Road Ruler,,, did you slip out the existing fake wood panels,, use them for a template,, and then what did you use for an adhesive?? i have a fake wood fridge also in the Safari,, would love to use copper or aluminum sheeting,, thanks,, great job,, looks wonderful,, donna
Yes Donna, The door trim is easy to remove with just a screw driver. Only need to remove a couple if I recall. We used the old panel as a template to cut the new aluminum to size.

George's idea will work too. We experimented with stick on aluminum mac tac on some areas in the trailer with favourable results. The real metal does look better though.

Of all the improvements we made with our unit this one gave us the biggest bang for the buck in the shortest amount of time.
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Old 09-04-2007, 09:29 AM   #12
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What about putting wallpaper over the fake wood walls?
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Old 09-04-2007, 10:42 AM   #13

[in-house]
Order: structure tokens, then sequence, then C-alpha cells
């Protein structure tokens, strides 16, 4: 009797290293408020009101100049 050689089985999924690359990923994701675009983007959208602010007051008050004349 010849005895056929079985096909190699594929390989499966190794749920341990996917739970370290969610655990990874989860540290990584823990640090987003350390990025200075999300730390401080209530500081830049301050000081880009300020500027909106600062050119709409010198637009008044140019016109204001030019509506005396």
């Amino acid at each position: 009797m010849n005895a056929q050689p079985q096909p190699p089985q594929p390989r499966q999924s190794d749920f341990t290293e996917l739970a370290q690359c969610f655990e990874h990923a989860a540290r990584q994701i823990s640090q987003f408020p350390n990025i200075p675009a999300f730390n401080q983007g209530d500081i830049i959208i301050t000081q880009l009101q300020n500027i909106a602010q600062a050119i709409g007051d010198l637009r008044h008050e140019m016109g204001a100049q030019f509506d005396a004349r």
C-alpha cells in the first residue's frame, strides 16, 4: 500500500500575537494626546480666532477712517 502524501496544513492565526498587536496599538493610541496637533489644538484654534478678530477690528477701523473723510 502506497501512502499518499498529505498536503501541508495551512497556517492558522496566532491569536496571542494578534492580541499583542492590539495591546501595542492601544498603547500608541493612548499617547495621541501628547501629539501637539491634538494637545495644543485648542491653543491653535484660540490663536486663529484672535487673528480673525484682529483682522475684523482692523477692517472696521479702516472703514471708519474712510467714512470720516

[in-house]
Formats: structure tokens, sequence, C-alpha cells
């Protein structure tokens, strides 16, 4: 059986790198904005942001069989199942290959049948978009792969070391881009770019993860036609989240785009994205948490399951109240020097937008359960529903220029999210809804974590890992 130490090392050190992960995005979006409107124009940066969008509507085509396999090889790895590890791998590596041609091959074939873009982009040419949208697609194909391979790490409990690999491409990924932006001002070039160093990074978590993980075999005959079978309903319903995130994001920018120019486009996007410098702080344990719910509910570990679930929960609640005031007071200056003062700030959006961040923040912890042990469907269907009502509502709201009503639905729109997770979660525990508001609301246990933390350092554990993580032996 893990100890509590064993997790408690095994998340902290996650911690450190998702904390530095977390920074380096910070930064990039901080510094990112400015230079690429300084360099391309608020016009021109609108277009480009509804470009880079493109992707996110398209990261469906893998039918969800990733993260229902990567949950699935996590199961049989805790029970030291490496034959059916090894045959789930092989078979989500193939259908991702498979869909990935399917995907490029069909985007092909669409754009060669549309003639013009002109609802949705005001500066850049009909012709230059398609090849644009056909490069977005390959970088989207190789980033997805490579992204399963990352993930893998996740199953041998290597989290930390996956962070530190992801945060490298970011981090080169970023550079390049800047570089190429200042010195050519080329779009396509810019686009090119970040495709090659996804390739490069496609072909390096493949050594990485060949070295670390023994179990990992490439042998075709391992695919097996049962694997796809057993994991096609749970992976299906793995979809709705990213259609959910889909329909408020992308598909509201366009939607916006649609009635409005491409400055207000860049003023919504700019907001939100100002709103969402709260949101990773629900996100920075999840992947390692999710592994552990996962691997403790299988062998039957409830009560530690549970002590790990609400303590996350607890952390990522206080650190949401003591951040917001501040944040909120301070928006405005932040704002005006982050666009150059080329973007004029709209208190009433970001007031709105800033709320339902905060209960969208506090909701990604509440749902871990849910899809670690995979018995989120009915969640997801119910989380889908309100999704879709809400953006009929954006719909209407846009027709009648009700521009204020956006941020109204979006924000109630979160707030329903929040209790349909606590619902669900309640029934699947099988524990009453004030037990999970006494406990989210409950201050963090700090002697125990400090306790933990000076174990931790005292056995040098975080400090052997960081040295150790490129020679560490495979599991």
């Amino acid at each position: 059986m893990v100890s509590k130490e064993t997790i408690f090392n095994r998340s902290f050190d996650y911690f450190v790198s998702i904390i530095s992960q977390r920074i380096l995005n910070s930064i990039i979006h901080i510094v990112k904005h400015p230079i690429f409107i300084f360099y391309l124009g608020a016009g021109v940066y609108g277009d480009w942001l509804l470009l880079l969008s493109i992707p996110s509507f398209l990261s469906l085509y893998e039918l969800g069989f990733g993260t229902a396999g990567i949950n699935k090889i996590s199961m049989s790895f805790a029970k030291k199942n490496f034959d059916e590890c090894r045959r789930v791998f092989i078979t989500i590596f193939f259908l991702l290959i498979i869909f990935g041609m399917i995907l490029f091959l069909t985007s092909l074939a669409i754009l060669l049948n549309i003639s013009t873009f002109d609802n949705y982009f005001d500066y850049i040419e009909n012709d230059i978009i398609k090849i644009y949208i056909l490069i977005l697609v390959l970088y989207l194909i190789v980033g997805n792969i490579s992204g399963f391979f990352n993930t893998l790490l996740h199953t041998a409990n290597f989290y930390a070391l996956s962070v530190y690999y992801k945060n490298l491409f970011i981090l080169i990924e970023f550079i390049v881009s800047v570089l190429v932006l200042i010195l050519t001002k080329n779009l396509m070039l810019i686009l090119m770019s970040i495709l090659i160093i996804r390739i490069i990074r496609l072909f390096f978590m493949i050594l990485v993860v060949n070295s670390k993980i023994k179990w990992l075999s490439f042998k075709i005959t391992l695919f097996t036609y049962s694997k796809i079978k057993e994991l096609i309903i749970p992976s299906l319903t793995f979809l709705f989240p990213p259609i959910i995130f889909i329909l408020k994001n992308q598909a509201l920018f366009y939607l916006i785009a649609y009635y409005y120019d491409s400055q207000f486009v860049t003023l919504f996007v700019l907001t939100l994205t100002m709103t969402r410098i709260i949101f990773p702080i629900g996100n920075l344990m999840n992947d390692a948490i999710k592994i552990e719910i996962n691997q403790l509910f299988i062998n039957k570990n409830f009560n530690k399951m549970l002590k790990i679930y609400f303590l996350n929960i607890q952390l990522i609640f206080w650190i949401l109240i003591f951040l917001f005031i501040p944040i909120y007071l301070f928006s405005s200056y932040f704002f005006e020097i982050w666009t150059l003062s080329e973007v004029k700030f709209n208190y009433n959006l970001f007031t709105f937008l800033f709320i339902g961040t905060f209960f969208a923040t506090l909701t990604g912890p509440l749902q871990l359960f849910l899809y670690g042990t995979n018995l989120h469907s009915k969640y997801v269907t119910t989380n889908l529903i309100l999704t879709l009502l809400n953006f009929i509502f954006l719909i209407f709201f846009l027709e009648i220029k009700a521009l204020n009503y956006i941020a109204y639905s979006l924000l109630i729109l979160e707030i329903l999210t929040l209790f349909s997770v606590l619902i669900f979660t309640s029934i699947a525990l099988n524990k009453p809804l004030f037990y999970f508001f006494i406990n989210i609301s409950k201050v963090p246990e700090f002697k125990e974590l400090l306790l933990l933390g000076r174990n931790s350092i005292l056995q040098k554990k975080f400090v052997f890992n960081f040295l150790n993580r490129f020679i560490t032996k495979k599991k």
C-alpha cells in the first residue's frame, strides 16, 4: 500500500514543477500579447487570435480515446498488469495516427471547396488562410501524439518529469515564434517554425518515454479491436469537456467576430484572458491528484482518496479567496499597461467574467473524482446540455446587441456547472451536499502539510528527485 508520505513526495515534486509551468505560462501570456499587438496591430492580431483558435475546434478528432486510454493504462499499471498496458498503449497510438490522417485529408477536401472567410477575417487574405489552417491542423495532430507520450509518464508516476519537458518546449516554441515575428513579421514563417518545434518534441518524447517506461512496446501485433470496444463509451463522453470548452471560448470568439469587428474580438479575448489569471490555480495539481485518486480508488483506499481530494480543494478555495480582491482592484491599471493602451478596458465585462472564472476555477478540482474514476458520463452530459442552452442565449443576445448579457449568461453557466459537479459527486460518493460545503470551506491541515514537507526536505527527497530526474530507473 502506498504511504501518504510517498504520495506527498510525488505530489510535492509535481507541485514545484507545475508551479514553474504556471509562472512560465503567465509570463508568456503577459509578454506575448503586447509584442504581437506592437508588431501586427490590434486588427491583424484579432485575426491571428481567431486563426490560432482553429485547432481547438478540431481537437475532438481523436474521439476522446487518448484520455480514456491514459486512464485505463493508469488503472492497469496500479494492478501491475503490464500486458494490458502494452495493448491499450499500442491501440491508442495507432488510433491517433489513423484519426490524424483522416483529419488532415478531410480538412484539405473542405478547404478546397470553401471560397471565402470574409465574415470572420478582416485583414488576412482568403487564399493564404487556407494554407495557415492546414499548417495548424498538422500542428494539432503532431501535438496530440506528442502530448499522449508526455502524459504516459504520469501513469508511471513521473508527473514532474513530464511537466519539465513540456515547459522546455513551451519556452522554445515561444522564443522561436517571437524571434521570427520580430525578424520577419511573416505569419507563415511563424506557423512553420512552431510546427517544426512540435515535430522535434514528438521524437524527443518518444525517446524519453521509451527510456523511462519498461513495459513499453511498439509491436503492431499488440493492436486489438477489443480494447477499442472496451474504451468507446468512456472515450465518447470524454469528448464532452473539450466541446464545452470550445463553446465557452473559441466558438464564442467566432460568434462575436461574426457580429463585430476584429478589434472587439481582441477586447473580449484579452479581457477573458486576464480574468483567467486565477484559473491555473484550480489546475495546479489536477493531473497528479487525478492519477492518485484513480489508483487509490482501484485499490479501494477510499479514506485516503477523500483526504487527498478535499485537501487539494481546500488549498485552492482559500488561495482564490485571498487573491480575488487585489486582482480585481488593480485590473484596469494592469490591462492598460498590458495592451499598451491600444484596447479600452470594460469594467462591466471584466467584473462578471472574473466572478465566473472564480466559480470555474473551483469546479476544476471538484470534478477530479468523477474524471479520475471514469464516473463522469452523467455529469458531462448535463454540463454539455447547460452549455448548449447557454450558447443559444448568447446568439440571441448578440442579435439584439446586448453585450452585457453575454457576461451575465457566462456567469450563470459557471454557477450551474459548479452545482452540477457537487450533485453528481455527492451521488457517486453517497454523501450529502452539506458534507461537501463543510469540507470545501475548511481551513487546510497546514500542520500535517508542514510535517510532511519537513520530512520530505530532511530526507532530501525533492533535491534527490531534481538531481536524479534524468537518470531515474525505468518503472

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Absolutely paint that fake wood

I painted my fake wood in my '72 Safari and it made a huge difference. I also ripped out the bulkhead divider and had new fronts made for the cabinets out of nice birch. However, in part one of my renovation I even painted some of the tambours and that worked out find. The secret--which I learned here on the Forums-- is Sherwin Williams Bonding Primer. You can get paint to stick on wood with that stuff. I faux painted everything else including the walls and endcap....and yes the front of the fridge. I went to the Southwest Vintage Camper Association rally a couple of weeks ago and there was a woman from Texas who did some really nice stuff in her Airstream with wallpaper that was torn into kind of like large mosaic pieces that she put on her end cap. I know it sounds weird but it looked fantastic. Anyway, here's a picture of my interior:
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Old 09-04-2007, 11:37 AM   #14
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All great ideas, thanks, and your airstream looks great Susan. I was having a lot of trouble coming up with ideas, and now I have something to work with- this is a great forum! I really found all that dark fake wood made it claustrophobic. Now I can't wait to get going. Of course I have to finish sealing the outside first, but once that's done... I will have to wait until spring now to buff and polish, anyway, so will spend the winter on the inside.